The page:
Wednesday, June 24, 2009

Addled in Adelaide

Now that I am home, the first thing everybody asks me is “Didn’t you just love Australia?” And I did love being there. It is a beautiful country and we had a great time. After travels in Asia and Europe, it was really refreshing to feel very far from home but yet be more or less able to communicate with the locals.

The second thing everyone asks me is, “Aren’t Australians just the nicest people?” It seems that everyone, even people who have never been to Australia, have somewhere met an Aussie and found this person to be instantly likeable. I know I have. In Xi’An, China, in 1992, I shared a table at a crowded restaurant with a pair of women from Melbourne, and before dinner was over, we were making plans to travel to Tibet together.

Everywhere Pipi and I went in Australia, we were treated with kindness, and noticed people going out of their way to make sure our trip went smoothly. The best example I can think of was when we took a city bus to an animal park outside of Perth. The old lady at the front of the bus could have let us discover for ourselves that the part of the park where the animals were was a good mile uphill from the bus stop, but she didn’t. She grabbed my arm as I was about to exit the bus and explained that there was an intercom near the bus stop, and that we could use it to call a free shuttle that would pick us up and take us to the part of the park she’d correctly guessed we wanted to visit. She didn’t have to do that, and I don’t think every American would have, but one thing you’ll never hear an Australian say is, “Leave that lady with the map alone; I’m sure she’ll figure it out somehow.”

As kind and generous as everyone was, though, there was something a little unsettling about Australia. It was hard to put my finger on, and even harder to articulate. As much as I enjoyed my time there, I did feel a number of times like I’d slipped into a wormhole and emerged in the 1970s or ’80s. And not the fun, neon-lit ’70s and ’80s, where we danced under disco balls and had hair we can laugh about now. This felt more like the pre-United Colors of Benetton, Cold-War ’70s and ’80s; the time when we found it entirely plausible that Chinese people were keeping ancient secrets from us, and nobody thought Sting was being overly dramatic when he sang, “I hope the Russians love their children, too,” because everyone knew those Russians were different.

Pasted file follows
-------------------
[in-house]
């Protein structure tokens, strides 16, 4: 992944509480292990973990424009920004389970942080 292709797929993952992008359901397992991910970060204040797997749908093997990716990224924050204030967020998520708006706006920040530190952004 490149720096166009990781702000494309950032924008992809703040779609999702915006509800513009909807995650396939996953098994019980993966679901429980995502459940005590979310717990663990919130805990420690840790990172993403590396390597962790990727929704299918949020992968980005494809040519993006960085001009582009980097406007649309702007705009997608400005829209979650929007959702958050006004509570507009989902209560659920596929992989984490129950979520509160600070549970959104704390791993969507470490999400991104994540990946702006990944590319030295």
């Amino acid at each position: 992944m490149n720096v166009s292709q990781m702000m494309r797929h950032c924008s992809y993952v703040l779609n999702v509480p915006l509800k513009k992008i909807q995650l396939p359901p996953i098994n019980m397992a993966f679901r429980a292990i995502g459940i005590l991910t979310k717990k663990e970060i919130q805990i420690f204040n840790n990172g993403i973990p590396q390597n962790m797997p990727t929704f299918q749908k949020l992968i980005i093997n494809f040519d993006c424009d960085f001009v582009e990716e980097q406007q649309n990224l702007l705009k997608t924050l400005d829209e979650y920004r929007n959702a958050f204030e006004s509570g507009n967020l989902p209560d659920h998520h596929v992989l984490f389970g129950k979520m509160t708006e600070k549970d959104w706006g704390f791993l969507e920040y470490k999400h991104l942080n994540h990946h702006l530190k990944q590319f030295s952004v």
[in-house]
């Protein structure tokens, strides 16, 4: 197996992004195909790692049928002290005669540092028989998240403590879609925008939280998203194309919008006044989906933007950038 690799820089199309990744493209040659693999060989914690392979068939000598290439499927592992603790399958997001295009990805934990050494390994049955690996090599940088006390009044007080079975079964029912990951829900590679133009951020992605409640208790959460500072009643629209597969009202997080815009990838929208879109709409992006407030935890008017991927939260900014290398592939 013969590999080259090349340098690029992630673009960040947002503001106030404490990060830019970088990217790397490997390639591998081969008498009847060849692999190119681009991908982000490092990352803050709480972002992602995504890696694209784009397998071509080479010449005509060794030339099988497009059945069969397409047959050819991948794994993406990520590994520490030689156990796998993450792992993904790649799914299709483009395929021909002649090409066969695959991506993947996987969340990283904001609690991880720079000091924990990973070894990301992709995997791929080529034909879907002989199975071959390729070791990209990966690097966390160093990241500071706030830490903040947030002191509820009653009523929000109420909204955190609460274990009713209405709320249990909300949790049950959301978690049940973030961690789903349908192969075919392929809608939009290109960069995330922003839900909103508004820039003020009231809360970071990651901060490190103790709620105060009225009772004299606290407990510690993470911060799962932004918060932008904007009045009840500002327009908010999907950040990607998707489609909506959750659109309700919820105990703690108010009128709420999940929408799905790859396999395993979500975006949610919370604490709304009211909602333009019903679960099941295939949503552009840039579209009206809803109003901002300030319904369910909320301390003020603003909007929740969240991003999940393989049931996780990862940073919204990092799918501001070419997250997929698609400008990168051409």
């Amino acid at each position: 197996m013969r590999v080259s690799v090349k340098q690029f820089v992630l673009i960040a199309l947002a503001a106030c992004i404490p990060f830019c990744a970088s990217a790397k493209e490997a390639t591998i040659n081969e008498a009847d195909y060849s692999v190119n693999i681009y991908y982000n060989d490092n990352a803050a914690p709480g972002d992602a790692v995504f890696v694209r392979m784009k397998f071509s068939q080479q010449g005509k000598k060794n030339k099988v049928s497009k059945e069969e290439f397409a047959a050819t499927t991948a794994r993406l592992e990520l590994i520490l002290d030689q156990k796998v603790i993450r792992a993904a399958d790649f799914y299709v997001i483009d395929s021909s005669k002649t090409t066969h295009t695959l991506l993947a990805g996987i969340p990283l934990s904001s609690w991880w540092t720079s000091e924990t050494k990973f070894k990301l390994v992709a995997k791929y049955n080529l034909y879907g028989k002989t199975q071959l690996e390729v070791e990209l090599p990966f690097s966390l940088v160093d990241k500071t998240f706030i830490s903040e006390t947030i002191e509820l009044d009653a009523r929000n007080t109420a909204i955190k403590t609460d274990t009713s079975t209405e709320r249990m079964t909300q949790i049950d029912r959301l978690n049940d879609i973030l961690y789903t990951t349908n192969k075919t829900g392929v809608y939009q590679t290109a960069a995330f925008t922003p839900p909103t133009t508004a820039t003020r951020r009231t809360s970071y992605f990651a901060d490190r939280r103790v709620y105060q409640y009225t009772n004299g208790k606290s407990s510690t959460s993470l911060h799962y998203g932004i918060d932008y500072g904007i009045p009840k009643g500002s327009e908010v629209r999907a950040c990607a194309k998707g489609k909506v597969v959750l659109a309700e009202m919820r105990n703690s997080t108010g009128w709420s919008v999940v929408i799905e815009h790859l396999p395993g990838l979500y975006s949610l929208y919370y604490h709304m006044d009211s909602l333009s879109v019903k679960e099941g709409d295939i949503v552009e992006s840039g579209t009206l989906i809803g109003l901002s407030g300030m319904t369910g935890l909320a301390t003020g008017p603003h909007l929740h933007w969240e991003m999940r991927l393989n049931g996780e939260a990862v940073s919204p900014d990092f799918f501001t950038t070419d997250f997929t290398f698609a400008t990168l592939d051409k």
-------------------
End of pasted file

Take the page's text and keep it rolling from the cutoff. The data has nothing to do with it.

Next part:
The best example of this cultural time warp I can come up with is a comment made by a tour bus driver in Adelaide. Adelaide is the capital of the state of South Australia, and the train stopped there late in the day that started in Broken Hill.

Adelaide presented a dramatic contrast to Broken Hill. Adelaide has a population of over one million people, for one thing. It’s also a very attractive city, with the downtown core almost completely surrounded by huge swaths of parkland. But it doesn’t have a lot of sights per se. Almost every place of interest the driver pointed out was some kind of historic house, once owned by the second governor general of something, or the lady-in-waiting to someone I’d never heard of.

I confess that my mind started to wander a little bit, but I snapped back to attention when the driver pointed out a particular park that he said was often inhabited by homeless Aboriginal people. “The city tries to get them into housing,” he huffed, “But a few days later, they’re always back.” He paused, and then added, “It’s just in their culture.”

From the little I have learned about Aboriginal culture, I think it is true that most Aboriginal groups do have a long history of being nomadic. But they do not have a 40,000-year history of lying around drunk in the landscaping, and I thought it was a little disingenuous of him to imply that the whole sad and complicated situation can be explained by the fact that those people are just different.

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